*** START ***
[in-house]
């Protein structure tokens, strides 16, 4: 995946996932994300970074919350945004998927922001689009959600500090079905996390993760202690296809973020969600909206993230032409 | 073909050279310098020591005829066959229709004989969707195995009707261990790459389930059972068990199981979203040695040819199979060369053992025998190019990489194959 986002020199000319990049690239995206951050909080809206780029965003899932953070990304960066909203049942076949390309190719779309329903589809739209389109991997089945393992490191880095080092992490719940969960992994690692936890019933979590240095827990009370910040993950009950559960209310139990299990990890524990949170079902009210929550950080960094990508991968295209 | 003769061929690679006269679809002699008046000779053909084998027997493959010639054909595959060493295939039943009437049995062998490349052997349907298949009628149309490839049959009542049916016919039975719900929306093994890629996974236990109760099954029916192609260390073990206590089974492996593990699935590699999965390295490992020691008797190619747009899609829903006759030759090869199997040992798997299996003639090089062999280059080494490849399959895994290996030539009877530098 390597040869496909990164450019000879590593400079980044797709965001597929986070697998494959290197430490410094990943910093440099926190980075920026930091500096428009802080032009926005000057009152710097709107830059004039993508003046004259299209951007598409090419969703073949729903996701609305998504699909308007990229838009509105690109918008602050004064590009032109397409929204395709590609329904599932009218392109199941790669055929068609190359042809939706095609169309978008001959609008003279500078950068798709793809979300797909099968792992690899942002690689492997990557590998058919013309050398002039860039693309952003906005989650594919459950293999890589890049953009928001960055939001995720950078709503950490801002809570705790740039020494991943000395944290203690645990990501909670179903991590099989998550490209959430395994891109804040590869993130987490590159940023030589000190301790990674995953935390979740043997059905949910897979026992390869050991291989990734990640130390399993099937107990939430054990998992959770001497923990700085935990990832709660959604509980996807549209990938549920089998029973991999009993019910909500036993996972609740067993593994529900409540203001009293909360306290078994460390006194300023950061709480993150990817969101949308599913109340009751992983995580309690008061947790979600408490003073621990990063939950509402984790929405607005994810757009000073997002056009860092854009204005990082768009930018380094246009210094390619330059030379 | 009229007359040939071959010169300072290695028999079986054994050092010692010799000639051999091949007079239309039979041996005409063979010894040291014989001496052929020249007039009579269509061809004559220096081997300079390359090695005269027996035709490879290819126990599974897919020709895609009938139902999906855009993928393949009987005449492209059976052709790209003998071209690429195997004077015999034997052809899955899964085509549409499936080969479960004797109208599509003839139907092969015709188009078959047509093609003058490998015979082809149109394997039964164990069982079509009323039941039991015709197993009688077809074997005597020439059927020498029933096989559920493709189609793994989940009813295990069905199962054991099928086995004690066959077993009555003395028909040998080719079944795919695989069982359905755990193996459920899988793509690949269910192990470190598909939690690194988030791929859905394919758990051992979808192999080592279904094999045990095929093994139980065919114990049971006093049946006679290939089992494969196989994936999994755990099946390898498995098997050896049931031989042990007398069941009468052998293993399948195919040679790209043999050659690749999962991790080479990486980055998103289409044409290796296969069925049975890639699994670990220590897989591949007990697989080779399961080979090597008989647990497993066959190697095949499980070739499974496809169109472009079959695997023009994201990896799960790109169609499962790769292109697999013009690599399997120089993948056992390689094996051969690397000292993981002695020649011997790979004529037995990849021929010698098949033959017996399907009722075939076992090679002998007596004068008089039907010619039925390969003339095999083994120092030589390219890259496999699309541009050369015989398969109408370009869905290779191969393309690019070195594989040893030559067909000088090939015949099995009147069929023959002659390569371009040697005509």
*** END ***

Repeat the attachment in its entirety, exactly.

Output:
[in-house]
């Protein structure tokens, strides 16, 4: 995946996932994300970074919350945004998927922001689009959600500090079905996390993760202690296809973020969600909206993230032409 | 073909050279310098020591005829066959229709004989969707195995009707261990790459389930059972068990199981979203040695040819199979060369053992025998190019990489194959 986002020199000319990049690239995206951050909080809206780029965003899932953070990304960066909203049942076949390309190719779309329903589809739209389109991997089945393992490191880095080092992490719940969960992994690692936890019933979590240095827990009370910040993950009950559960209310139990299990990890524990949170079902009210929550950080960094990508991968295209 | 003769061929690679006269679809002699008046000779053909084998027997493959010639054909595959060493295939039943009437049995062998490349052997349907298949009628149309490839049959009542049916016919039975719900929306093994890629996974236990109760099954029916192609260390073990206590089974492996593990699935590699999965390295490992020691008797190619747009899609829903006759030759090869199997040992798997299996003639090089062999280059080494490849399959895994290996030539009877530098 390597040869496909990164450019000879590593400079980044797709965001597929986070697998494959290197430490410094990943910093440099926190980075920026930091500096428009802080032009926005000057009152710097709107830059004039993508003046004259299209951007598409090419969703073949729903996701609305998504699909308007990229838009509105690109918008602050004064590009032109397409929204395709590609329904599932009218392109199941790669055929068609190359042809939706095609169309978008001959609008003279500078950068798709793809979300797909099968792992690899942002690689492997990557590998058919013309050398002039860039693309952003906005989650594919459950293999890589890049953009928001960055939001995720950078709503950490801002809570705790740039020494991943000395944290203690645990990501909670179903991590099989998550490209959430395994891109804040590869993130987490590159940023030589000190301790990674995953935390979740043997059905949910897979026992390869050991291989990734990640130390399993099937107990939430054990998992959770001497923990700085935990990832709660959604509980996807549209990938549920089998029973991999009993019910909500036993996972609740067993593994529900409540203001009293909360306290078994460390006194300023950061709480993150990817969101949308599913109340009751992983995580309690008061947790979600408490003073621990990063939950509402984790929405607005994810757009000073997002056009860092854009204005990082768009930018380094246009210094390619330059030379 | 009229007359040939071959010169300072290695028999079986054994050092010692010799000639051999091949007079239309039979041996005409063979010894040291014989001496052929020249007039009579269509061809004559220096081997300079390359090695005269027996035709490879290819126990599974897919020709895609009938139902999906855009993928393949009987005449492209059976052709790209003998071209690429195997004077015999034997052809899955899964085509549409499936080969479960004797109208599509003839139907092969015709188009078959047509093609003058490998015979082809149109394997039964164990069982079509009323039941039991015709197993009688077809074997005597020439059927020498029933096989559920493709189609793994989940009813295990069905199962054991099928086995004690066959077993009555003395028909040998080719079944795919695989069982359905755990193996459920899988793509690949269910192990470190598909939690690194988030791929859905394919758990051992979808192999080592279904094999045990095929093994139980065919114990049971006093049946006679290939089992494969196989994936999994755990099946390898498995098997050896049931031989042990007398069941009468052998293993399948195919040679790209043999050659690749999962991790080479990486980055998103289409044409290796296969069925049975890639699994670990220590897989591949007990697989080779399961080979090597008989647990497993066959190697095949499980070739499974496809169109472009079959695997023009994201990896799960790109169609499962790769292109697999013009690599399997120089993948056992390689094996051969690397000292993981002695020649011997790979004529037995990849021929010698098949033959017996399907009722075939076992090679002998007596004068008089039907010619039925390969003339095999083994120092030589390219890259496999699309541009050369015989398969109408370009869905290779191969393309690019070195594989040893030559067909000088090939015949099995009147069929023959002659390569371009040697005509």